Elizabeth Laird on a tale told with as many twists as a rattlesnake…
Stop the Train by Geraldine McCaughrean is a book to curl up with when you have the flu, or to make the hours fly on a boring journey.
Set in the Wild West, with intrepid pioneers carving out lives for themselves on the virgin prairie, Stop the Train has all the glorious clichés: gun-toting wild men, a Bible-spouting Mormon, a Cherokee chief, a vindictive railroad owner, a florid actor and his troupe, and, most magnificent of all, Miss Loucien Shades, the schoolteacher with the mechanical bustle, dyed red hair, bull whip and heart as soft as the grocer’s melted lard, who hugs to her heart a secret so embarrassing… (but you must read the book to find out what it is). And dancing around this parade are the children of Florence, Oklahoma, each with their sorrows and joys and all utterly believable.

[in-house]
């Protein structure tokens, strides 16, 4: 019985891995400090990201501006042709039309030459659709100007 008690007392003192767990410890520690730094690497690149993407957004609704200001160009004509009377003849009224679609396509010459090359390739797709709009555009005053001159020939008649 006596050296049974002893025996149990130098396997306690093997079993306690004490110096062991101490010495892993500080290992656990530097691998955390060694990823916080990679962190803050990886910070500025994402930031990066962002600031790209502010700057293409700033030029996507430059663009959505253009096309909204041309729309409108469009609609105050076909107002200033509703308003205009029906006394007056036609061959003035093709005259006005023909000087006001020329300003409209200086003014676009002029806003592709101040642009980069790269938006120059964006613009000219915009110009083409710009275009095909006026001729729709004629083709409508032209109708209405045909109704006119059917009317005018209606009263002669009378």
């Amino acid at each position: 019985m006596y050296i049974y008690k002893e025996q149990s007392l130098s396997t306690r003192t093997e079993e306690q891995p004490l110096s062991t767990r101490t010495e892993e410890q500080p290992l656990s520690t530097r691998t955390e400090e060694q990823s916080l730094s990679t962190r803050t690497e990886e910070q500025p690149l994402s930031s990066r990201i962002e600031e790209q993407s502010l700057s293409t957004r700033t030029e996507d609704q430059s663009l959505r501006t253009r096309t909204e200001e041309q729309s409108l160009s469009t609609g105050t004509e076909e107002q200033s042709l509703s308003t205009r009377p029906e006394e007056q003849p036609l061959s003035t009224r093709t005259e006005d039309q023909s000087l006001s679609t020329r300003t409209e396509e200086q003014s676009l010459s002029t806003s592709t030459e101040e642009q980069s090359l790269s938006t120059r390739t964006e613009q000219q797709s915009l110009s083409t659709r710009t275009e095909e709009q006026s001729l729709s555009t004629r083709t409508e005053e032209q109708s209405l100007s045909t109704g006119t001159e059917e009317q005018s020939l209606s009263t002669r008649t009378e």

This marvellous tale is told with elegance, wit and as many twists as a rattlesnake. The book is so good that it’s a crying shame it hides on the children’s shelves. Everyone should read it. Everyone who does cracks out laughing, pants in terror as the train nears the girl tied to the tracks and wipes a tear as Cissy yearns for her mother. I wish I’d written Stop the Train, but I just don’t have what it takes.
Stop the Train by Geraldine McCaughrean is published by Oxford (978 0 19 271881 5, £5.99 pbk).
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Elizabeth Laird’s latest book is Lost Riders (Macmillan, 978 0 230 52895 6, £9.99) and her new novel, The Witching Hour (Macmillan, 978 0 230 73679 5, £10.99), is published in May.